WIN Exclusive: Jewish model Elizabeth Pipko talks about working on the Trump campaign

Model Elizabeth Pipko has experienced harassment since going public with her support for the president, but she doesn’t regret it one bit.

By Joseph Wolkin, World Israel News

Elizabeth Pipko is a 23-year-old New Yorker, Maxim model, one-time competitive figure skater and proud Jew who keeps the Sabbath and Jewish dietary laws.

She is also a proud Trump supporter, a fact she had kept hidden in order not to endanger her modeling career. But in late January, in an interview with the New York Post, she decided to speak about her life on the campaign.

Although she has experienced some harassment since, including being called a Nazi, she doesn’t regret her decision to go public with her views. In fact, recently married, she met her husband while working on the campaign.

Pipko recently sat down with World Israel News to talk about her life.

How did you get started with the Trump campaign?

“I decided to be involved because I’ve always been obsessed with politics. Since I was of voting age, I said now is the time to get involved. My brother and I went to involved. I actually never told anyone this story, so it’s cool. I wrote a letter to the director of the data team on the actual campaign of what I thought could be done, worked on and improved in the volunteer center for the campaign to win. I asked an intern to bring it upstairs to him. They called me within 48 hours and I was on the campaign.”

How were you raised in terms of your Jewish background?

“My family emigrated from the Soviet Union. My brother, cousins and I are the first generation born in America. My parents and grandparents came from Ukraine, Estonia, etc. My grandfather was a famous Jewish artist who had just died.

“It wasn’t mostly about keeping Shabbat and Kosher – strictly about the laws – but about being proud of being Jewish. I was very aware of everything my family went through, when they weren’t allowed to be Jewish, escaping to America. I went to an Orthodox day school from 3 years old to 13. After that, we became strictly kosher, and I became an Israeli citizen at 18.”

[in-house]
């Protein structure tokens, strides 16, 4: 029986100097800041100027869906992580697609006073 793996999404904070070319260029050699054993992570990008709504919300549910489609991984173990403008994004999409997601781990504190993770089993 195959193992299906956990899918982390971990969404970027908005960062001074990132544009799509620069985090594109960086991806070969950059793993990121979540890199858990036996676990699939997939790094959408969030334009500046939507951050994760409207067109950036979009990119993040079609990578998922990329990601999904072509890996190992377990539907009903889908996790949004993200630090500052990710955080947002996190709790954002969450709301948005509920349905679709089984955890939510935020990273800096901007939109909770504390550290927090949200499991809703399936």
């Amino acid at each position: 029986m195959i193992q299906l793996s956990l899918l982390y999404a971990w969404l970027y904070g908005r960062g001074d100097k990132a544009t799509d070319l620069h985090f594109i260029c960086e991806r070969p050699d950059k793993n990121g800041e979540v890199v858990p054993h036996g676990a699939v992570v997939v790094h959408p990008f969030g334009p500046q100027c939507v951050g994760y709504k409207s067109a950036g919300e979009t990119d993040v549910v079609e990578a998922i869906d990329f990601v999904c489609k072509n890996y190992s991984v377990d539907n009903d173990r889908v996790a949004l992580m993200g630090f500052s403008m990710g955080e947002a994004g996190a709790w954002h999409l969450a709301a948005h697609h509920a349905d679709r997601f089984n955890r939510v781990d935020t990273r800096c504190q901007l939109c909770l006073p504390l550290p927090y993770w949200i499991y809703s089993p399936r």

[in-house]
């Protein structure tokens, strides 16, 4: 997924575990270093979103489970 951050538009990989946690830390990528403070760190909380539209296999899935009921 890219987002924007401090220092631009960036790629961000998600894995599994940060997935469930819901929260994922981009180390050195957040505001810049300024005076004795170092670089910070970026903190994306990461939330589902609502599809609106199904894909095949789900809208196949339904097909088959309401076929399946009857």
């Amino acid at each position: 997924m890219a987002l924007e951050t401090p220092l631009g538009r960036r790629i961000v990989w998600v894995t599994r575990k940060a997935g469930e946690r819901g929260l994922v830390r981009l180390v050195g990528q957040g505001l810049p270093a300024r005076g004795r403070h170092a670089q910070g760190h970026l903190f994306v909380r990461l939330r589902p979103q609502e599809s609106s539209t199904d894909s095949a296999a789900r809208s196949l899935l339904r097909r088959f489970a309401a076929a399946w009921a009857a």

What made you want to come out and tell your story about fearing the consequences you might face for working with Trump?

“After two years of being in office, I think he’s done well – at least the things that are more important to me. He’s done well overall and he’s kept his promises. He’s done a lot of things that make me proud as a Jew, an American and a conservative. I think to watch people being so negative…[making] vulgar about him, I want to defend him, myself and the people who voted for him. No one ever says, ‘well, at least we can appreciate him for this …’ I wanted Jews to know, he moved the embassy and he’s sticking up for things we believe in.”

Have you faced any backlash since you began to talk about your work with the campaign?

“It’s been a mix. People in the industry haven’t said a lot. I had a few photographers who I was very close with make weird comments. They stopped contacting me, which is fine. I see them interacting with people on my comments on photos. They’re making fun of me with internet trolls. It’s pathetic. People have called me a Nazi and fascist, things like that. It’s terrible. Of all insults.

“I go to synagogue and my house is kosher. Come on. I support the president because of what he’s done for Israel, but you’re calling me a Nazi?”

How did you develop a relationship with President Trump?